Was Pope Benedict’s Asuchwitz speech disastrous?

Was Pope Benedict’s Asuchwitz speech disastrous?

A (non-Catholic?) law blogger reviews Pope Benedict’s speech at Auschwitz and calls it “disastrous.” Now some of Eric Muller’s criticisms can be said to be a difference in emphasis or because he doesn’t understand the Catholic faith. But others are merely tendentious or a blatant misreading of what the Pope said.

For example, the Holy Father referred to the Nazis as a “criminal gang” who “rose to power by false promises of future greatness and the recovery of the nation’s honor, prominence and prosperity, but also through terror and intimidation, with the result that our people [the Germans] was used and abused as an instrument of their thirst for destruction and power.” Muller thinks its wrong to absolve the German people of responsibility like he believes the Pope does here, but that’s arguable. Yet Muller goes on to take the Pope to task for speaking of the Nazis’ “false promises”. He says, “Would things be different for Josef Ratzinger if the Nazis had managed to make good on their promises of greatness for the German people?” But only a listener with a built-in prejudice would find such a meaning there. The Pope was clearly saying that the Nazis made false promises, playing on the German people’s desire to return to a position of prominence among nations that they lost after World War I. Yet no greatness, the Pope would say, could be build on such evil as the Nazis intended and thus the promise was false.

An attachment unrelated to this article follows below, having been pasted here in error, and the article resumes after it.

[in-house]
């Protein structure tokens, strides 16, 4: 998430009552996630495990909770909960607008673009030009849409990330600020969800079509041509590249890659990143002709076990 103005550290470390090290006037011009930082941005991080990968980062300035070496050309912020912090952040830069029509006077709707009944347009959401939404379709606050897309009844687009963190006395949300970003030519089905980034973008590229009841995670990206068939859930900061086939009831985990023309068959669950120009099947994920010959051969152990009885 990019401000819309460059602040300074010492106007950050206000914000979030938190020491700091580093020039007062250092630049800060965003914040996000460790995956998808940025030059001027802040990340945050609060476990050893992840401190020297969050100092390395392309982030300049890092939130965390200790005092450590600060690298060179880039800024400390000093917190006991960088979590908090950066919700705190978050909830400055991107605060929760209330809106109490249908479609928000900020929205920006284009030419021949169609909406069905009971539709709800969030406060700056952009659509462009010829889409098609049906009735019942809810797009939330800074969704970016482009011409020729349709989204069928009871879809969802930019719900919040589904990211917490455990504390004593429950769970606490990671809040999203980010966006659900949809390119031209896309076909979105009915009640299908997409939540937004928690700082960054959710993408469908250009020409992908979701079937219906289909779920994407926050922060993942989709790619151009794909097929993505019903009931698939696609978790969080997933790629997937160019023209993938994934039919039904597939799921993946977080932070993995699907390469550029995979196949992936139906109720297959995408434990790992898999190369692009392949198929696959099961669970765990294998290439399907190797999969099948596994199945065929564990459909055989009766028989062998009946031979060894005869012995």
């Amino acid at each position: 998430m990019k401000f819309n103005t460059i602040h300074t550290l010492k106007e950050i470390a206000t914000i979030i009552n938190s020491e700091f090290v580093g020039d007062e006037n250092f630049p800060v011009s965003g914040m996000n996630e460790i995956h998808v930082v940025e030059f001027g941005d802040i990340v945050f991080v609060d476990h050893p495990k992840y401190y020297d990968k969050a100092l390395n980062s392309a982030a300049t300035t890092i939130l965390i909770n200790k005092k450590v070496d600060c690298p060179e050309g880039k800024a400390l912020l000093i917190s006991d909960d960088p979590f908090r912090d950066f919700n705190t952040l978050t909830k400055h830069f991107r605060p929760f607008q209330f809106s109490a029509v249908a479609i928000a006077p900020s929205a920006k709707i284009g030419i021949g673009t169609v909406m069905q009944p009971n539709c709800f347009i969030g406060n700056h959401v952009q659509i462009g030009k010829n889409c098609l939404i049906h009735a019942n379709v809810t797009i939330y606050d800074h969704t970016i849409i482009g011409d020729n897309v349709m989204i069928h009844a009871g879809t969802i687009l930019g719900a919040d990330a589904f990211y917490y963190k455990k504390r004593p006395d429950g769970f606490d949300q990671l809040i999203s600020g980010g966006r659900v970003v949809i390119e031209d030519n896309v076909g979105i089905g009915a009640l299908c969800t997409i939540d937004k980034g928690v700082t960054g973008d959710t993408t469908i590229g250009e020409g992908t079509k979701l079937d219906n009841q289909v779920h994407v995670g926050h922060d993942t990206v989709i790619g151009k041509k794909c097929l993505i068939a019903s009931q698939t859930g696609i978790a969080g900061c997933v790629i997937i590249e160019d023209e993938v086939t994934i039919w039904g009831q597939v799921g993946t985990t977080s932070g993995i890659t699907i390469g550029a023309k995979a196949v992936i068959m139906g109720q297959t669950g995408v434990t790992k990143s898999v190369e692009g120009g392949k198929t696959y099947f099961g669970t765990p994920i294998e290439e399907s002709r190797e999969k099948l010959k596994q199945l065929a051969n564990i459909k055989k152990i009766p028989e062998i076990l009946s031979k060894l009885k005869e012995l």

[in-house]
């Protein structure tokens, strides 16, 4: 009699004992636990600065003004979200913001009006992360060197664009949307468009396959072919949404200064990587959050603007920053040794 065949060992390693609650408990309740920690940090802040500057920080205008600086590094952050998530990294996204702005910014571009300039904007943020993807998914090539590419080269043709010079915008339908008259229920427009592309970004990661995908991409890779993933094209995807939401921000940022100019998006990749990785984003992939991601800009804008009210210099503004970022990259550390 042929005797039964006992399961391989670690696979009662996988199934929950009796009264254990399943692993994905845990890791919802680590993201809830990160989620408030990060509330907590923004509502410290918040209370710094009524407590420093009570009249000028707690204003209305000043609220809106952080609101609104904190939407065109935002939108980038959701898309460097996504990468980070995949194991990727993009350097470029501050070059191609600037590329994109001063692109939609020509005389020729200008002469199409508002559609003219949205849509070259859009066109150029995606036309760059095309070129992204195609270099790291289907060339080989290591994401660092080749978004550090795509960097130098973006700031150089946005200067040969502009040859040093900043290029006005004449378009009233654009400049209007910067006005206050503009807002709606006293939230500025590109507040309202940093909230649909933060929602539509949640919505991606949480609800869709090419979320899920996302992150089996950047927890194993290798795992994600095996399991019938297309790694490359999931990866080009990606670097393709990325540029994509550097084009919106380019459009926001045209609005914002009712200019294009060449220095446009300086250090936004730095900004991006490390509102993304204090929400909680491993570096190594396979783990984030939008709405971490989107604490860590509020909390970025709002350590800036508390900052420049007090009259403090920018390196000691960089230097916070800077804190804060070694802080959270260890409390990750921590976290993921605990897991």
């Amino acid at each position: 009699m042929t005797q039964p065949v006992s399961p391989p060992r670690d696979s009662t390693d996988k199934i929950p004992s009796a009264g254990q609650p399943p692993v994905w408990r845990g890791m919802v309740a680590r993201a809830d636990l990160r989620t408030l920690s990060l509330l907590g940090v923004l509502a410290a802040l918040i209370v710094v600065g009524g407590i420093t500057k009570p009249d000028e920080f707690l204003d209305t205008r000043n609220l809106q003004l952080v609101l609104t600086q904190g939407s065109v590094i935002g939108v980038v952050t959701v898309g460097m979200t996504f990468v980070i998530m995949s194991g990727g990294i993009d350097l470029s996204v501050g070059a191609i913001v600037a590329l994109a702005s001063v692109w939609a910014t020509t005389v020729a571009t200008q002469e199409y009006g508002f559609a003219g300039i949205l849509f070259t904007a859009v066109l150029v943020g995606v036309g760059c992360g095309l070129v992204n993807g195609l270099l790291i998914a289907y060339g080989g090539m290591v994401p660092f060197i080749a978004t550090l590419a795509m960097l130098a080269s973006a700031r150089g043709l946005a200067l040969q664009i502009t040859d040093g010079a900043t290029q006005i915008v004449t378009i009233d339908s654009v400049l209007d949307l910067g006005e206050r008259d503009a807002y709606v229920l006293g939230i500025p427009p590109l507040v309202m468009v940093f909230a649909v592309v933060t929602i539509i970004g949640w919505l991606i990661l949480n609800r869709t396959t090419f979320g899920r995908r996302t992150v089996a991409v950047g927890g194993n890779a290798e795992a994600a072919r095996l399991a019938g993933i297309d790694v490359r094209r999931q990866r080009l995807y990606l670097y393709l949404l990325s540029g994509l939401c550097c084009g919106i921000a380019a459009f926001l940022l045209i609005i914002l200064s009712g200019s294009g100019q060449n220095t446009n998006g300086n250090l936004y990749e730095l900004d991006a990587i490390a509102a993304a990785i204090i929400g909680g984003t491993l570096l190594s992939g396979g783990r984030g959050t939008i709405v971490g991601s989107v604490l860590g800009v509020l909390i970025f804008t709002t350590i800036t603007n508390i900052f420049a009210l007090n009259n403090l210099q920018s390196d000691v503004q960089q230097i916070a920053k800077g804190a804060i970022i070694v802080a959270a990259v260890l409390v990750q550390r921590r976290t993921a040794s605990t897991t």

Was Christianity the real aim of the Holocaust?

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  • Why am I not surprised Goldhagen thinks the Pope is way out of line, especially coming from someone who thinks the Church abandoned the Jews? On the other hand, Goldhagen’s theses have been ably refuted by authors such Ron Rychlak and others besides.

    Goldhagen says:

    At length Benedict wondered about where God was. A churchman’s question. But he conspicuously failed to ask where the church was. Benedict’s appeal to the mysteries of God’s ways thus obscured even the most discussed aspects of the church’s and Pius XII’s conduct during the Holocaust: Why they didn’t speak out. Why they didn’t do more to help Jews.

    Where was the Church? Only saving a half-million Jews. Incidentally that’s the number of trees planted by Israel in the 1950s in honor of Pius XII, one for each Jew saved by the Church.

    Eric, your claims and that of Goldhagen sound suspiciously like stereotyping. Yes, many Germans did not oppose the Nazi program. Was it a majority, a minority, a supermajority? In any case, Benedict’s clear point is that there many people opposed the Nazis. Others who did not were caught up in the Nazi mindset.

    In 100 years, hopefully when our nation has come to its senses and stopped the abortion holocaust, I wonder how we will characterize the 70 percent (or more) of Americans who think abortion should be legal in some circumstances.